• Comment Correction says:

    Actually they toured Japan in June of 2011. A wrong-headed decision, as radioactivity levels were very high in Tokyo at the time.

  • Comment Correction says:

    Correction, 7 months, not 10 months.

  • CB says:

    The annual US train tours were cancelled at that time. Other global touring continued into Gelb’s tenure.

  • Hasbeen says:

    What is your point. Global touring is paid for and profitable and comes and goes with the offers. Mr Gelb has not cancelled it/them. The offers simply are not there or good enough.The National tour was a loss making venture and was cancelled in 1986. The musicians article clearly refers to the US tours. Furthermore the HD broadcasts reach a much wider audience than the tours.
    I think cheap point scoring on either side is not conducive to a satisfactory resolution. The issues are clearly complicated and the PR profiles totally unimportant.

  • william osborne says:

    On the other hand, I’m not so sure the very high salaries in the top 8 US symphony orchestras and the Met are fully justified. We are seeing top arts institutions become more and more lavish while the rest of the country remains culturally impoverished. In reality, the Met’s budget could fund three top level opera houses. The San Francisco and Chicago Operas both have budgets around 80 million as opposed to the Met’s 320 million. By comparison that would be four houses, but let’s call it three considering the costs of NYC.

    • Comment Correction says:

      As most know, the Metropolitan Opera is a not for profit institution. In order to maintain NFP status, goods and services are supposed to be bid out to those capable of meeting the needs of the organization. I can tell you for a fact, goods and services at the Metropolitan Opera by and large are not bid out and the business is going in many cases to high price operators. In one instance, Peter Gelb helped to put one of his Sony Studio engineers into business and now an outfit, Long Tail Studio is the exclusive sound engineer for the Sirius channel. In many cases, the work is “good enough” or “sub standard” as they had little to know experience dealing with historical broadcasts. While they let their former contractors, of which there were several through the Guild go. When Gelb wanted to change the font of the Metropolitan Opera’s signage, he paid Pentagram, the highest priced operator in New York to do it, when there were plenty of other businesses he could have gone to for less. They use the Serino-Coyne division of Omnicom Advertising for marketing, once again, this agency was selected and never bid out, therefore, they are paying premium prices. Gelb’s art gallery a losing proposition from the start and a manager who is making in excess of $200k. Gelb forcefully took over the shop from the Metropolitan Opera Guild, who was generating an excellent GMROI, today, the shop run directly by the Metropolitan Opera has never equalled the return the Guild generated. By the way, he also added a cost structure of employees to the shop, Director, Buyers etc. whose salary costs were way over what the Guild paid their staff. This does not take into consideration the cost of hiring movie directors, Broadway Directors etc. whose pay scale is well beyond that of the important opera directors and produce far more new productions at their cost structures. (Even if shared with other houses.) Keep in mind, for instance it would have been cheaper to cancel the new horrendous Faust which was a shared ENO production after it was panned in England, rather than retro-fitting it to the MET, where it was panned again. They had a fairly recent production of the opera which was servicable, so it was a complete waste of treasure. The Metropolitan Operas cost structure since Gelb arrived has been a bloated. That said, the artist on the stage (soloists and chorus) and the pit are the attraction and that is always going to be your highest cost structure. These artists, the ones who live here, are living in a City with burgeoning costs, rents, taxes, mortages, foodstuffs, transportation etc. is beyond that of any other city, save maybe San Francisco, which is a shorter season, less productions and a much smaller house. But the cost of food and transportation at least are more cost effective there. Gelb is going to have to reassess his entire front operation, the supply chain and other costs to make them more efficient and cost effective. Part of that should be bidding out their needs with their suppliers.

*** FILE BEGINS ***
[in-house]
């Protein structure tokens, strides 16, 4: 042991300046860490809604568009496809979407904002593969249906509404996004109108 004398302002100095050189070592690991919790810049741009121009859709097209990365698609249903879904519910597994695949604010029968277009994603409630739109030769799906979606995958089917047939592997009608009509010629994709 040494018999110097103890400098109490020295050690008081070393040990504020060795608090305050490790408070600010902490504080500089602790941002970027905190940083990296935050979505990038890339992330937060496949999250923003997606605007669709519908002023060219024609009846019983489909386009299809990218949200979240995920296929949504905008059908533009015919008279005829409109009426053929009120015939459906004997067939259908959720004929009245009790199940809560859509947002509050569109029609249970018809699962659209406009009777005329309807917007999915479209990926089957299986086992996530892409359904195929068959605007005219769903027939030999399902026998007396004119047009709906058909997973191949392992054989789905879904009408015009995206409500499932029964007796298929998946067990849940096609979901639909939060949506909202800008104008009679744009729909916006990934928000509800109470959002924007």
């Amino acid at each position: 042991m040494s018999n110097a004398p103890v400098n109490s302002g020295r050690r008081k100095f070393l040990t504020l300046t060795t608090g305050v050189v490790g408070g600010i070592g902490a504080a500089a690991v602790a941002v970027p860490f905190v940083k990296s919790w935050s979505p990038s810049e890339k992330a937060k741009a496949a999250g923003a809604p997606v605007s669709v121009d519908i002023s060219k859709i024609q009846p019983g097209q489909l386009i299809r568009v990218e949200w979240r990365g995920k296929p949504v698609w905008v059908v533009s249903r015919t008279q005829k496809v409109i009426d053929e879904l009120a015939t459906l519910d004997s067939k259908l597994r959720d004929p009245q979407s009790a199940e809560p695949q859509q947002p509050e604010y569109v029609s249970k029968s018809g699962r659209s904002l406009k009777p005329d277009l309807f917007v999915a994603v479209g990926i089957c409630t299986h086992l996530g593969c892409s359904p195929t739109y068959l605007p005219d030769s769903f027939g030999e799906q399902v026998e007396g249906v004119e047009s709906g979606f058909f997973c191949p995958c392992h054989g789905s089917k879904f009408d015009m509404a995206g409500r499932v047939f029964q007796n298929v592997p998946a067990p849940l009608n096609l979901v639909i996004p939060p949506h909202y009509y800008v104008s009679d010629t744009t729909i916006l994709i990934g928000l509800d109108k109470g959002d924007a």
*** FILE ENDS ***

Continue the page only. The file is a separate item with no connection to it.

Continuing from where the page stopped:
• NYMike says:

    ABT uses a separate tenured orchestra run by a different board. Combining the two into one is next to impossible because musicians would lose work. The same problem occurred in the NY State Theatre (now Koch) with the then two organizations – City Ballet and City Opera (now defunct) – sharing 52 weeks almost equally but employing two separate orchestras.

  • william osborne says:

    @NYMike. All true. And examples of how much inefficiency and irrationality has been grandfathered into NYC’s cultural life. It is not a question of eliminating orchestras, but adding them. If NYC had the same number of orchestras as Paris or Berlin (which it should) there would be 7 or 8 full time ensembles spread around the city. And in opera there would be about 3 full time houses.

  • Barbara says:

    I used to think that Peter Gelb was just an ego maniac. Now I believe he has mental heath issues [redacted].

  • Dave T says:

    Mr. Lebrecht- I had no idea a font so tiny as that used for the NYT piece existed. How is such miniaturization possible? To say nothing of how reading such a thing is possible.

    • norman lebrecht says:

      would you like me to explain to you the glitches that can beset a new blogsite? how long have you got?

      • Dave T says:

        It seems new blogsite problems miniaturization is much more difficult to achieve.

        Never mind about the article. From all the slanging back and forth in these comments I think I get the jist.